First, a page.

Saturday, April 22, 2006

John 1:1c and Relative Predication

Regarding John 1:1c, both Jehovah's Witnesses
and Trinitarians

say that the Logos is deity in a qualitative sense (i.e. he is
"divine").

The difference, however, is that Witnesses employ the adnominal
"divine" in its weaker sense, whereas Trinitarians utilize
"divine" per its stronger sense or meaning, so that it only applies
to Almighty God. Professor Dale Tuggy helpfully has distinguished these senses
of "divine" in his work on the Trinity doctrine.



Another difference is that while Trinitarians such as Richard A. Young or
Daniel Wallace

are inclined to view QEOS in John 1:1c as a "monadic" or
one-of-a-kind noun, Witnesses evidently believe it is a count noun since the
plural QEOI is found in both the LXX and NT with no indication that the writers
are using the nominal QEOS pejoratively.



One nagging logical difficulty that I think attends the Trinitarian proposition,
"Jesus is God," is that Trinitarians are forced to view the Father,
Son and Holy Spirit as "relatively identical" with the Godhead (i.e.
God) and not absolutely identical with DEITAS.

Yet, those who study identity in a non-theological context have pointed out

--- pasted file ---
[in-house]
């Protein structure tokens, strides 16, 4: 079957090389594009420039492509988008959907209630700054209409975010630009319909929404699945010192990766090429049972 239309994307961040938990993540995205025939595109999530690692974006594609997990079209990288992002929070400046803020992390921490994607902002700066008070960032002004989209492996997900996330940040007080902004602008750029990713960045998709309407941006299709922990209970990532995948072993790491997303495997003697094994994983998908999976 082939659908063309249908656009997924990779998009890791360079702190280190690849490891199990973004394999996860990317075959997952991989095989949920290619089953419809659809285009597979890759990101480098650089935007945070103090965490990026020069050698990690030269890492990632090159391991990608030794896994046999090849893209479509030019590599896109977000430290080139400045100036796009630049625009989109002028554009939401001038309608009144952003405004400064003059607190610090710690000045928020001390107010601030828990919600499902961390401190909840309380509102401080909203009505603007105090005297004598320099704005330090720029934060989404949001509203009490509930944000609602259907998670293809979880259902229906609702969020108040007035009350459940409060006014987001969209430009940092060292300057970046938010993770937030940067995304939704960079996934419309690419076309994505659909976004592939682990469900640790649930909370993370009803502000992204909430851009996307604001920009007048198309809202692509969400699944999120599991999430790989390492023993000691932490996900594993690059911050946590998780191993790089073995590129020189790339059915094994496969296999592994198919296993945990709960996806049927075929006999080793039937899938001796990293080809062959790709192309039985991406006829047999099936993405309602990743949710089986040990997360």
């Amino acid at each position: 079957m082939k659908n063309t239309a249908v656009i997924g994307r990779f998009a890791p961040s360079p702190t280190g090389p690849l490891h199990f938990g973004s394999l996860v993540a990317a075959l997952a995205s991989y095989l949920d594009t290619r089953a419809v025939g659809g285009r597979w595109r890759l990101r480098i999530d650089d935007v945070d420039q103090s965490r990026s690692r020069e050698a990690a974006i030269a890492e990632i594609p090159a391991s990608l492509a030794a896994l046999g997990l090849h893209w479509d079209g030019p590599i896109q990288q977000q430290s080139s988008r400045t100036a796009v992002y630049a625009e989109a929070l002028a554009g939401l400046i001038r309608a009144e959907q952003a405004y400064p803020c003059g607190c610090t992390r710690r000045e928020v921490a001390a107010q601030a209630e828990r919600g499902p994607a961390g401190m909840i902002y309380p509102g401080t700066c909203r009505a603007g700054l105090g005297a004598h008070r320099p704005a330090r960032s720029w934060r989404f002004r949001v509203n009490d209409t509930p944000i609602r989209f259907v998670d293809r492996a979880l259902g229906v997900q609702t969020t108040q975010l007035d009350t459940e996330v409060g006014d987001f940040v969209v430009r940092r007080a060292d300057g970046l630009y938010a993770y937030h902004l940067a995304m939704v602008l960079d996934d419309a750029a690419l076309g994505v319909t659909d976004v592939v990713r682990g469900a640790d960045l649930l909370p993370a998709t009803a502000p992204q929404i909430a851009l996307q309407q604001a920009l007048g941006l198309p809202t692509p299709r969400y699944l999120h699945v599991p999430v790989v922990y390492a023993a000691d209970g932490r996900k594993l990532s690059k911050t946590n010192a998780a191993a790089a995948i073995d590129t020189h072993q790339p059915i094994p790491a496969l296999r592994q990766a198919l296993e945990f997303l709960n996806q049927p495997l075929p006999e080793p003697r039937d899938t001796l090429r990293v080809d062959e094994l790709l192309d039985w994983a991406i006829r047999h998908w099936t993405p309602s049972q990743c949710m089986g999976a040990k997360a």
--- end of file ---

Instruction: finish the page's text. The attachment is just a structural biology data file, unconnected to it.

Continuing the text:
that there is no such thing as "relative identity." A logician named
Peter Geach worked up a very sophisticated argument for relative identity that
Bill Cartwright and other logicians (IMO) rightly took to task. An elementary
datum of logic is that A is A:



(1) Cicero is Tully.

(2) Water is H20.

(3) Heat is the motion of molecules.

(4) Hesperus is Phosphorus.

(5) 2 + 2 = 4.



Leibniz' law also comes into play here and says that if X and Y commonly
exemplify all properties, then X and Y are identical in an absolute sense. That
is why Cicero (X) is said to be identical with Y (Tully), KAI TO LOIPON. 2 + 2
and 4 also are numerically identical.



But Trinitarians are saying none of the above when they assert, "Jesus is
God." Rather, the proposition "Jesus is God" only claims that
the Son of God is relatively identical with the Godhead. The Trinitarian proposition
is thus akin to the assertions, "God is love" or "Socrates is
wise.
"

2 comments:

proklos said...

I do not believe that the last word has been said by those back absolute identity. Geach does reject absolute identity with respect to the Trinity and Eucharistic change. But I fail to see how this puts Catholic teaching on these matters at a disadvantage.

Edgar Foster said...

Christopher Hughes take Geach's version of sortal-relativity to task in _On a Complex Theory of a Simple God_. See pp. 157-158 of that work.

The difficulty with positing relative identity as rational justification for belief in a triune God or an incarnate God-man is that this type of identity is highly suspect, as brought out not only by Hughes but also by Bill Cartwright and John Perry.

Leibniz' Law poses genuine difficulties for Trinitarians since the following reasoning seems untenable if one espouses absolute identity or Leibniz Law:

1) The Father is God
2) The Son is God
3) The Holy Spirit is God
4) The Father is not the Son

See TV Morris' _Logic of God Incarnate_.

Best regards,
Edgar